Fire, EMS board mulls tax breaks
At their first meeting, members talk about $1.3 million in credits, improvements to 911 radio system
The newly formed St. Mary’s County Emergency Services Board held its first meeting Wednesday night since the disbandment of the Emergency Services Committee in July, discussing radio system issues and a property tax incentive for first responder volunteers.
The advisory board will be comprised of the St. Mary’s fire chief and the emergency services chief, the St. Mary’s County Fire Board Association president, director of the county’s emergency services department, the St. Mary’s County Ambulance and Rescue Association chair, one member from a volunteer fire department and one from a volunteer rescue squad. The latter two positions will soon be elected by the fire board and rescue association.
A focus group convened suggested emergency services volunteers and retired volunteers be permitted to receive up to $1,000. Full-time law enforcement personnel, however, are offered credits of up to $2,500.
The state policy does not define emergency services personnel in the language of the tax credit bill. A letter from the office of Maryland Attorney General Brian Frosh (D) to St. Mary’s delegates stated that “volunteer emergency medical service providers were not intended by the General Assembly to be included in the definition of public safety officers eligible for the tax credit.”
The county intends to propose legislation to include emergency services volunteers in the credit, after jurisdiction over the credit was passed from the state to localities.
“The big question that’s come up since then … to the volunteer community, [is] that the county was differentiating between volunteers, fire and EMS and the sheriff’s office,” John Nelson, board member and fire association chair, said. “I don’t know that the intent was that, but it’s clear based off the numbers that one is going to get more than another.”
If the legislation is approved, the county could pay an estimated $412,000 in property tax credit for sheriff’s office and Maryland State Police homeowners, based on the number of eligible law enforcement officers that were recorded in winter of last year, Jeannett Cudmore, St. Mary’s financial officer, said.
If the county moved forward with the $1,000 credit recommended for emergency services volunteers, it would pay roughly $937,412 to fire and emergency services volunteers, and $254,000 for retired volunteer personnel, totaling $1.3 million.
“The reasons why there’s a difference is because volunteers can currently receive up to a $4,500 state income tax deduction based on eligibility,” Cudmore said. “It was an affordability kind of a thing … we’re trying to figure out how the county can afford it.”
A decision on the tax credit will be discussed as county government moves forward with fiscal 2020 budget work sessions, but the focus group recommended the credit’s implementation be deferred by one year, then possibly phased in, Cudmore said, adding that the board can continue discussing the credit.
Radio system update discussed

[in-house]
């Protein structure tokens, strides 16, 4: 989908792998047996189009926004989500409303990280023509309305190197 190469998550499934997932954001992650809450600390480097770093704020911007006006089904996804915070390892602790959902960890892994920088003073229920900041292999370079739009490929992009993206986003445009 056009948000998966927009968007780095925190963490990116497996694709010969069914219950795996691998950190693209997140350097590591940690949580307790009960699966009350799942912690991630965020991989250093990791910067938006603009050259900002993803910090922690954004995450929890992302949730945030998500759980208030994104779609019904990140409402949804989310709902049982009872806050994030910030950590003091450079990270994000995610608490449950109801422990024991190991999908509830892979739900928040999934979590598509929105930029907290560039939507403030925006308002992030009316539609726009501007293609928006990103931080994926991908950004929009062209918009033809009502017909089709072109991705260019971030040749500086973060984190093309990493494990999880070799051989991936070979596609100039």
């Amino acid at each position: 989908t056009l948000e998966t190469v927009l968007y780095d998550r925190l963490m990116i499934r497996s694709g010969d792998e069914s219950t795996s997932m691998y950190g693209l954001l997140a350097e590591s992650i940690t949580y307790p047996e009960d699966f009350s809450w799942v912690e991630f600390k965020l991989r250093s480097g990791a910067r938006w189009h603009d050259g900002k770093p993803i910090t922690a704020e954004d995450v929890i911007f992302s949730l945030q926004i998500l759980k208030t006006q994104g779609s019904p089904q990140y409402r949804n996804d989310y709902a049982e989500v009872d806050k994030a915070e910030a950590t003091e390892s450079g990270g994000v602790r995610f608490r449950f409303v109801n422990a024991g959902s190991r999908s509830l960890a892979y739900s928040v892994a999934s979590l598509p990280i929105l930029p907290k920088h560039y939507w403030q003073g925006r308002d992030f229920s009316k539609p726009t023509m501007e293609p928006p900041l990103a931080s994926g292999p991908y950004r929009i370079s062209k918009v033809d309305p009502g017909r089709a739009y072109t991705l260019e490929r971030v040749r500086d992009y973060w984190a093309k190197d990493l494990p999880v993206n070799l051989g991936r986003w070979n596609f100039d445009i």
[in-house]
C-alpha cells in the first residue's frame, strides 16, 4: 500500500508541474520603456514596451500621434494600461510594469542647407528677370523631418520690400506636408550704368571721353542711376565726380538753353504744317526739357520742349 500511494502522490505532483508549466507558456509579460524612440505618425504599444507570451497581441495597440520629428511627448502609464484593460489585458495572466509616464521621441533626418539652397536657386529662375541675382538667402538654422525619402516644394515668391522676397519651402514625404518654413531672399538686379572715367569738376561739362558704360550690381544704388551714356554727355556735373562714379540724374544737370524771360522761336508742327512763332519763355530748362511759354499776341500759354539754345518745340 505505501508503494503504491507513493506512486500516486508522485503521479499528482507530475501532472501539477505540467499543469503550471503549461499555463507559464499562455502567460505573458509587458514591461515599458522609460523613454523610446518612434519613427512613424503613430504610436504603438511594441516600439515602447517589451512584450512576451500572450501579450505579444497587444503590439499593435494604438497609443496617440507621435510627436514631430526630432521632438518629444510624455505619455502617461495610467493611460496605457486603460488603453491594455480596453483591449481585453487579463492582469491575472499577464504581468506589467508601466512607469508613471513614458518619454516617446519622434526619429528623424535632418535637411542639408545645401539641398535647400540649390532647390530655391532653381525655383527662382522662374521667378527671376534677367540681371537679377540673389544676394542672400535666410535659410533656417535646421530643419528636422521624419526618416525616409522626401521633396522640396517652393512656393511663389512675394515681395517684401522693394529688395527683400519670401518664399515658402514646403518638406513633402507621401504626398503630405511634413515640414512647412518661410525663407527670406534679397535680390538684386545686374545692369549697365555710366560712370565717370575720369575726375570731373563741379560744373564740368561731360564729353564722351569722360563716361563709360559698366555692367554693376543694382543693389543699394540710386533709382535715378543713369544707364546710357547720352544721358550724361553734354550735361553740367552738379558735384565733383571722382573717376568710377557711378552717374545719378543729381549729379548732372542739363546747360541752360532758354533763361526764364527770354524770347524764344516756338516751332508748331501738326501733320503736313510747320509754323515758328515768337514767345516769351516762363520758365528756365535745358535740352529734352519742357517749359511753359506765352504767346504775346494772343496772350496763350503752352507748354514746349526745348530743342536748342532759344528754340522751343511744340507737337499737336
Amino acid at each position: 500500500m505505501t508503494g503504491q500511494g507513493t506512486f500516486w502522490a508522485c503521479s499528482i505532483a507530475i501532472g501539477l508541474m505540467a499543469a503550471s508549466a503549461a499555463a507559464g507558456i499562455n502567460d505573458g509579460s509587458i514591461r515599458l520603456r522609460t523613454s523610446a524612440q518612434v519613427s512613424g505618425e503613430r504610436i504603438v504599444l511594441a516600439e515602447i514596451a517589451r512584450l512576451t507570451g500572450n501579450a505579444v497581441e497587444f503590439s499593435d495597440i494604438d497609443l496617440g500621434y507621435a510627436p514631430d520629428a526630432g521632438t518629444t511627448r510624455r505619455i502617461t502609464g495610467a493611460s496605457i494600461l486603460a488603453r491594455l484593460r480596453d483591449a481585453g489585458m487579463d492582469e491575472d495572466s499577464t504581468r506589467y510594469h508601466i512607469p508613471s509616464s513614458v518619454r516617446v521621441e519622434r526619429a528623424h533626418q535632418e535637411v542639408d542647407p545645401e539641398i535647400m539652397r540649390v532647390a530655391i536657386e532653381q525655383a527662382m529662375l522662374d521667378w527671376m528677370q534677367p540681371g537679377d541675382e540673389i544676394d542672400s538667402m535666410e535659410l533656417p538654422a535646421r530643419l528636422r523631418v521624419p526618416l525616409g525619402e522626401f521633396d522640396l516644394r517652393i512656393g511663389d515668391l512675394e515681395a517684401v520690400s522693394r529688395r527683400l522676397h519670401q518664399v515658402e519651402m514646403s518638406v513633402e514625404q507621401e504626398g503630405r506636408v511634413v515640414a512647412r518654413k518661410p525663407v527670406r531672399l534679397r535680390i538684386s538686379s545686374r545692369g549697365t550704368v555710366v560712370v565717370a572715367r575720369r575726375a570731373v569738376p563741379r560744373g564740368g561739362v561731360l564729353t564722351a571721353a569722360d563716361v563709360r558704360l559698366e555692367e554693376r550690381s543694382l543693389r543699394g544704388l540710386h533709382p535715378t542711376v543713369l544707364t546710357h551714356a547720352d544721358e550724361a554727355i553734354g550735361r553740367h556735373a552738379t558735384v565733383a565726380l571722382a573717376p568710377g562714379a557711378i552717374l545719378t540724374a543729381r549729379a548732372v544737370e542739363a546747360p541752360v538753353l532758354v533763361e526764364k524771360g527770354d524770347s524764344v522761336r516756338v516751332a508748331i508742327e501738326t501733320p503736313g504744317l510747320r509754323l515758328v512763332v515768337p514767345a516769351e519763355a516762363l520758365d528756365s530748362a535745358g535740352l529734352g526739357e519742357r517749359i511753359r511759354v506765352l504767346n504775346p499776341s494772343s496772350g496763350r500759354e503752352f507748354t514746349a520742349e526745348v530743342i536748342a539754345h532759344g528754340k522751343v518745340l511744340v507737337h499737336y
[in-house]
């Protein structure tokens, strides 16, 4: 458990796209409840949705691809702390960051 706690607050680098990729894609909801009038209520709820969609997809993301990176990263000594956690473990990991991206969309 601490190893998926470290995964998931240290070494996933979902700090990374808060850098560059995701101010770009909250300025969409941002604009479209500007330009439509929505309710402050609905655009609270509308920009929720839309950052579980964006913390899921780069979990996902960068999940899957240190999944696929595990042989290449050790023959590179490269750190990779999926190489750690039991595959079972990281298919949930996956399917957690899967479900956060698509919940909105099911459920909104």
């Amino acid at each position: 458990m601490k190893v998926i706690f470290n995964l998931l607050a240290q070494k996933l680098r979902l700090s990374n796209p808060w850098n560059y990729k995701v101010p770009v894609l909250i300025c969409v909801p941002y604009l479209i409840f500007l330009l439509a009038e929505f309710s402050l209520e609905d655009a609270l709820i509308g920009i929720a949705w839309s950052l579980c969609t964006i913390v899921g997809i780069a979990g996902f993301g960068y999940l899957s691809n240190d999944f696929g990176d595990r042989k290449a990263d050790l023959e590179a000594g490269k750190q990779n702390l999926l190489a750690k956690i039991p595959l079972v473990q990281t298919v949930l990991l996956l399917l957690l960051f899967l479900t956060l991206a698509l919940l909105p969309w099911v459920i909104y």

The board also talked about an update to the emergency services radio system, which emergency services director and board member Stephen Walker will present to the county commissioners for approval at a meeting next Tuesday.
If approved, the county would enact a user agreement with Maryland Fire Radio System, a statewide interoperability system that would replace the backup radio system currently being used by emergency services personnel, effectively allowing them to communicate with other counties in the state, possibly by next summer.
Walker also updated the board on in-building testing of the radio system, reporting that there were “some holes” in signal reception in schools, which the department is working to remediate “as quickly as we can,” he said.
“Are there concerns? Certainly, but there are no huge blank spots,” he added.
The board discussed coordinating with Harris Corp., the county’s radio system software provider, to perform routine preventative maintenance to the system.
“All these radios … we’re trying to finish this project, but they’re seven years old,” Walker said.
“There’s serious concerns” about the system, Nelson said.
“We’re talking about a sevenyear-old radio system that’s still new,” Shawn Davidson, chief of the ambulance and rescue association, said. “We’re shaking out the old stuff and experiencing the problems that you run into with aging technology.”
Nelson previously told The Enterprise that issues with the system “go back to 2013,” when the county awarded a contract to enhance emergency radio communications through an upgraded radio system. Var- ious problems, like “paging failures to radios not getting a signal,” have occurred, Nelson said.
The contract added nine more communication tower sites throughout the county, and allows emergency services to communicate with any other state agencies that operate on the same system. Charles and Calvert counties do not yet use the system, but both have plans to install it, Walker told The Enterprise.
“It seems to me this has been a perpetual state of doing upgrades,” Walker said during the meeting. “But I am absolutely committed to making this thing work.”
The group also discussed awarding $40,000 in scholarship funds for 28 applicants, eligibility for the county’s retired volunteer length of service award program, a revolving loan fund request for a new emergency fire apparatus for Ridge Volunteer Fire Department and funding for a volunteer dependent care program.